The International Center for Research on Women (ICRW) has released a summary of initial research findings from its ongoing evaluation of a state government program to delay girls’ age of marriage and enhance girls’ value in India.
"Impact of Conditional Cash Transfers on Girls Education," was made public during ICRW’s March Passports to Progress event in celebration of International Women’s Day.
The summary is based on ICRW’s continuing evaluation of the Apni Beti Apna Dhan (ABAD) or “Our Daughter, Our Wealth” conditional cash transfer program that took place in the Indian state of Haryana. Implemented from 1994 to 1998, the program targeted girls born to poor and disadvantaged caste groups. The incentive included 500 Indian rupees to mothers within days of delivering a daughter. Upon enrollment in the program, the government provided a savings bond in the girl’s name for an amount that would mature to approximately 25,000 rupees or $400. The bond was redeemable once the girl turned 18 – only if she remained unmarried.
Early marriage is common in India; 46 percent of girls marry before the age of 18, making India home to the largest proportion of child brides in the world. To try to combat the practice, the government over the last 15 years has initiated multiple national and state-sponsored conditional cash transfer (CCTs) programs with an indirect or direct aim of delaying marriage among girls.
ABAD was among the first of such programs. And what made it unique among all large-scale CCT interventions in India was that its beneficiaries faced a protracted 18-year period before receiving a one–time cash transfer. Newer cash incentive programs provide frequent payments when participants reach certain milestones, such as enrolling in school and immunizing children. ABAD was one of the first generation of programs that had a long-term protracted benefit.
The initial cohort of beneficiaries turned 18 in 2012-2013, marking the first opportunity to assess ABAD’s affect on girls’ lives. In the new summary, ICRW researchers document findings related to the program’s impact on girls’ educational attainment. Researchers will conduct another survey of girls later this year to determine ABAD’s effect on delaying marriage.
Based on a survey with more than 9,000 eligible beneficiary and non-beneficiary girls, ICRW found that the government-led effort indeed made a difference for those who participated: Beneficiaries of the program were more likely to stay in school and less likely to drop out than those who did not participate in ABAD. Among girls who dropped out, beneficiary girls attained higher levels of education than non-beneficiary girls.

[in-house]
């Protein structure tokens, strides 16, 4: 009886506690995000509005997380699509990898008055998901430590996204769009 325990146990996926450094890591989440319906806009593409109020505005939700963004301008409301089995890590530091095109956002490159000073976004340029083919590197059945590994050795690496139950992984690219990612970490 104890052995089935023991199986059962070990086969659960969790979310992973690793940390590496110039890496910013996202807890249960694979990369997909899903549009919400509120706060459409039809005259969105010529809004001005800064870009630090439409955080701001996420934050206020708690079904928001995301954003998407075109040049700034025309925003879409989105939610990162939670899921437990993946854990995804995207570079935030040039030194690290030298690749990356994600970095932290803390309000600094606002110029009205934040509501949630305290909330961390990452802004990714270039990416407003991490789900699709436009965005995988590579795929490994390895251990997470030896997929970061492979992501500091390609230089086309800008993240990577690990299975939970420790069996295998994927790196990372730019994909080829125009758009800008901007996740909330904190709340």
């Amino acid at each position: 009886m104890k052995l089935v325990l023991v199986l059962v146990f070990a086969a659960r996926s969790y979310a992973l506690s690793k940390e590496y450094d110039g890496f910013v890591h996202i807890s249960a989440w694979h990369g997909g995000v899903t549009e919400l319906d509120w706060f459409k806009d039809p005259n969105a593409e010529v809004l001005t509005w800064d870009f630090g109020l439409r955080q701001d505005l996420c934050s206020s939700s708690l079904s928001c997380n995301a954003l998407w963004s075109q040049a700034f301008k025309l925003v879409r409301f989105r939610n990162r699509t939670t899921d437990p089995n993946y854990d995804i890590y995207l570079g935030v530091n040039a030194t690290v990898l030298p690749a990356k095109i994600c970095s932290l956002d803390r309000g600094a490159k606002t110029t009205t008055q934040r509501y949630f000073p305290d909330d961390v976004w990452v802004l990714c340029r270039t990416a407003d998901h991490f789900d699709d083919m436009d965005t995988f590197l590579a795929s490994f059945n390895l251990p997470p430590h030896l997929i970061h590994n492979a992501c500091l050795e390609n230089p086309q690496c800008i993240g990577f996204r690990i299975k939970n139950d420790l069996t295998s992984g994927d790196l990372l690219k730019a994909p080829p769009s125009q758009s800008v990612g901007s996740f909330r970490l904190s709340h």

Still, education for girls remains fraught with contradictions. ICRW’s research shows that while education for girls in Haryana is expanding – there are more government schools and financial incentive programs to help families cover school costs – it remains a very limited space for them. Even more, education is valued quite differently for boys and girls. Educating a boy is deemed essential to enhance his future job and economic prospects, whereas educating a girl is primarily tied to making her more attractive for marriage.
“The role of education in girls’ lives and its potential to really enhance their job opportunities and economic agency are undermined by the prevailing gender roles and expectations,” said Priya Nanda, director of reproductive health and economic empowerment programs for ICRW’s Asia Regional Office. Nanda directed the study and co-authored the summary.
Parents are also reluctant to send their daughters outside of their village to pursue secondary-level education for fear of girls’ safety in public – in particular that they’ll be at risk of sexual violence. “Preserving their chastity underlies all significant decisions that parents in Haryana make for their daughters,” Nanda said, “and that has a profound impact on the path that girls’ lives take after puberty.”
ICRW found that even though ABAD succeeded in keeping more girls in school, the cash incentive program may not have shifted perceptions about girls in Haryana, which for centuries has had a “very perverse” sex ratio.
Researchers say that’s largely due to deeply entrenched gender norms and expectations, particularly those that prioritize girls’ roles as future wives above everything else. This limits the impact of education on girls’ empowerment. And it suggests that other interventions need to take place in simultaneously to help girls fulfill their potential.
“Keeping girls in school isn’t enough,” Nanda said. “Looking to the future, and based on our initial findings, we believe that conditional cash transfer programs have to also address attitudes and aspirations of everyone – parents, community members, elders.”
“We have to address the underlying values about girls for these kind of financial incentive programs to trigger sustainable change.”
Gillian Gaynair is an independent writer and editor based in Washington, D.C.